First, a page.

The auto industry is forecasted by numerous experts and analysts to be the latest victim of malevolent hacker that seek to wreak havoc, with the auto industry still in the incipient fazes of understanding and readiness, are the conclusions of a panel of experts that took part in a conference on the subject in Detroit this week.
According to the industry experts present at the cyber-security conference sponsored by the Center for Automotive Research today’s vehicle are utterly unprepared to face the challenges posed by the hacking community. For example, last summer, during a hack-a-thon sponsored by supplier Delphi a 14-year-old teenager used $14 circuit board built from Radio Shack parts to disarm a car’s security system. Connected cars that are slated to increasingly share information among each other and have Internet and Wi-Fi hotspots built in are even more challenging to protect – providing the hackers with a myriad of opportunities. Vehicle will become soon tempting targets not just for grand theft auto, but also for hackers looking to mess with more than one driver – as automakers and regulators are increasingly pushing forward the need for cars to communicate with other vehicles and even their surroundings.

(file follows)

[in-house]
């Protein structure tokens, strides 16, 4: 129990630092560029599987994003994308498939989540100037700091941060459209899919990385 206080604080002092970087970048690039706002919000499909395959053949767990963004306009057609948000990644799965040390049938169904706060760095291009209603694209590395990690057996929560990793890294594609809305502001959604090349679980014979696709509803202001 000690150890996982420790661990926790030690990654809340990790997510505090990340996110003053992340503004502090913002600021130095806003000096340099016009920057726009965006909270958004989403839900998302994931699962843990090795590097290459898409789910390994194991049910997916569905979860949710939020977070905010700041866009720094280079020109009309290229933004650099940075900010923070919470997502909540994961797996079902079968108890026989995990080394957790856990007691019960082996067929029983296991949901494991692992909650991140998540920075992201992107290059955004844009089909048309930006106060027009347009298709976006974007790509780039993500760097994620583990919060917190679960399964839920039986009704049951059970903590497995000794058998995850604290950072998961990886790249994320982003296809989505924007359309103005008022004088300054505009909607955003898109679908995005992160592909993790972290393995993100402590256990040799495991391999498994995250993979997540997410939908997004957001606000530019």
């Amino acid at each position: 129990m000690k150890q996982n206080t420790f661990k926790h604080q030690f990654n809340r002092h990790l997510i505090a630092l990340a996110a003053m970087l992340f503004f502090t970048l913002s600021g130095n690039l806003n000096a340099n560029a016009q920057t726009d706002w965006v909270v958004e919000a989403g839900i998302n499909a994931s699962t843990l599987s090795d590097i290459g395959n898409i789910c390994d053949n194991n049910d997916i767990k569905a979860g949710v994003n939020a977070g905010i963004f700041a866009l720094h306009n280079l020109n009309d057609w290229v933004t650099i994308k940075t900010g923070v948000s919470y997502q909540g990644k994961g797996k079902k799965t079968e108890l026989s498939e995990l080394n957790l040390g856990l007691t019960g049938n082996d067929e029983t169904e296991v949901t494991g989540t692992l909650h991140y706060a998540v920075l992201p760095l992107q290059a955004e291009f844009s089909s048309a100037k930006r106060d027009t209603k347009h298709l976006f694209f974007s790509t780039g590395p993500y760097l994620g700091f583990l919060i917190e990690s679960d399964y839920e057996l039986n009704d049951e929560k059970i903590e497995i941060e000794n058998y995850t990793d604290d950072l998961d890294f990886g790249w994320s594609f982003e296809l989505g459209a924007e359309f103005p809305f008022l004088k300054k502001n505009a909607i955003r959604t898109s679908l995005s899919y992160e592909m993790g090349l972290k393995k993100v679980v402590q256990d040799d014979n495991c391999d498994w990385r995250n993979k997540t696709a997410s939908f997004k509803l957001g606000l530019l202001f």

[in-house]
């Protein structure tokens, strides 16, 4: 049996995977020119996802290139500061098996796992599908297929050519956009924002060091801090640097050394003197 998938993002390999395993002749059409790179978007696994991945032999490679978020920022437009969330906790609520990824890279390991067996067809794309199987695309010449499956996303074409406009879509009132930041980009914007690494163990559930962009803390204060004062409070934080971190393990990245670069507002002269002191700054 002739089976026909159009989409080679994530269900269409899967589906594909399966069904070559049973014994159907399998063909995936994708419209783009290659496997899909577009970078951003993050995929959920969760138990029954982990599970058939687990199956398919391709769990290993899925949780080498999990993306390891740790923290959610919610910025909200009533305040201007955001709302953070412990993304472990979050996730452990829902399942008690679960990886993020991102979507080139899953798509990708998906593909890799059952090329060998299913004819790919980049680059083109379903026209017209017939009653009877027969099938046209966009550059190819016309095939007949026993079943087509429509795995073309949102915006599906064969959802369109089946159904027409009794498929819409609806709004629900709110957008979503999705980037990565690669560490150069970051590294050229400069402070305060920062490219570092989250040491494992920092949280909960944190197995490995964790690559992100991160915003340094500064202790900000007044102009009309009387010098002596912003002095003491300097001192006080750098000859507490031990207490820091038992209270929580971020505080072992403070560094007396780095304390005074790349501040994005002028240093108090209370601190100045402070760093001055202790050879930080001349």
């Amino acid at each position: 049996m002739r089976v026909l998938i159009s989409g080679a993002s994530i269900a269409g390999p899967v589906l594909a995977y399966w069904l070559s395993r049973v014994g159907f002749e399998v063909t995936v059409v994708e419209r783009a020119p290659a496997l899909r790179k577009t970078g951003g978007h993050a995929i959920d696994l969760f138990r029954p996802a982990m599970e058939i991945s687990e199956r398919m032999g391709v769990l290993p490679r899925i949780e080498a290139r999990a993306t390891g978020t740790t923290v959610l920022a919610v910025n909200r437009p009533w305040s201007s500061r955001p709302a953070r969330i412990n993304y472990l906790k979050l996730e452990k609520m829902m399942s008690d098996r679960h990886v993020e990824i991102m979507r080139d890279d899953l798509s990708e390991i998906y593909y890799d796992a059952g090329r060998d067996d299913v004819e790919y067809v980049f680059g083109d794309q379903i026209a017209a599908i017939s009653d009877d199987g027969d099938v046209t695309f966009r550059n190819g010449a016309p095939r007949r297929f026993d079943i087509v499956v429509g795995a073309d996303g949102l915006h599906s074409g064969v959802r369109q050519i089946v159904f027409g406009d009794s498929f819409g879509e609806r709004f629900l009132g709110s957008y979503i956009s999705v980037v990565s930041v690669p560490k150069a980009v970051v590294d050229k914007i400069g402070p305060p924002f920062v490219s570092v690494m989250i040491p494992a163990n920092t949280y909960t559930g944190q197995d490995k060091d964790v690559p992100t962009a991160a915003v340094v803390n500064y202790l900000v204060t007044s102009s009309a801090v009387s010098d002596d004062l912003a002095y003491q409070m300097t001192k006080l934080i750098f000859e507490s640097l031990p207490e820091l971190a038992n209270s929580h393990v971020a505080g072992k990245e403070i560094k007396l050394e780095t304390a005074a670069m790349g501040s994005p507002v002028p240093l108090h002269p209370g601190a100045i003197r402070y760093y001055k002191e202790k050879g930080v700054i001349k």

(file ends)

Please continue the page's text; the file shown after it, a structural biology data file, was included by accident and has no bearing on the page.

Using a car as the access point, a hacker could jump from an electric auto to the power grid or from any other connected auto to the traffic system or police and fire networks – upcoming security systems would also need to have software in place that can detect if a car has been hacked and remotely discard it from the network. The challenge is that when isolated, the car would still need to remain functional to prevent injury to the occupants.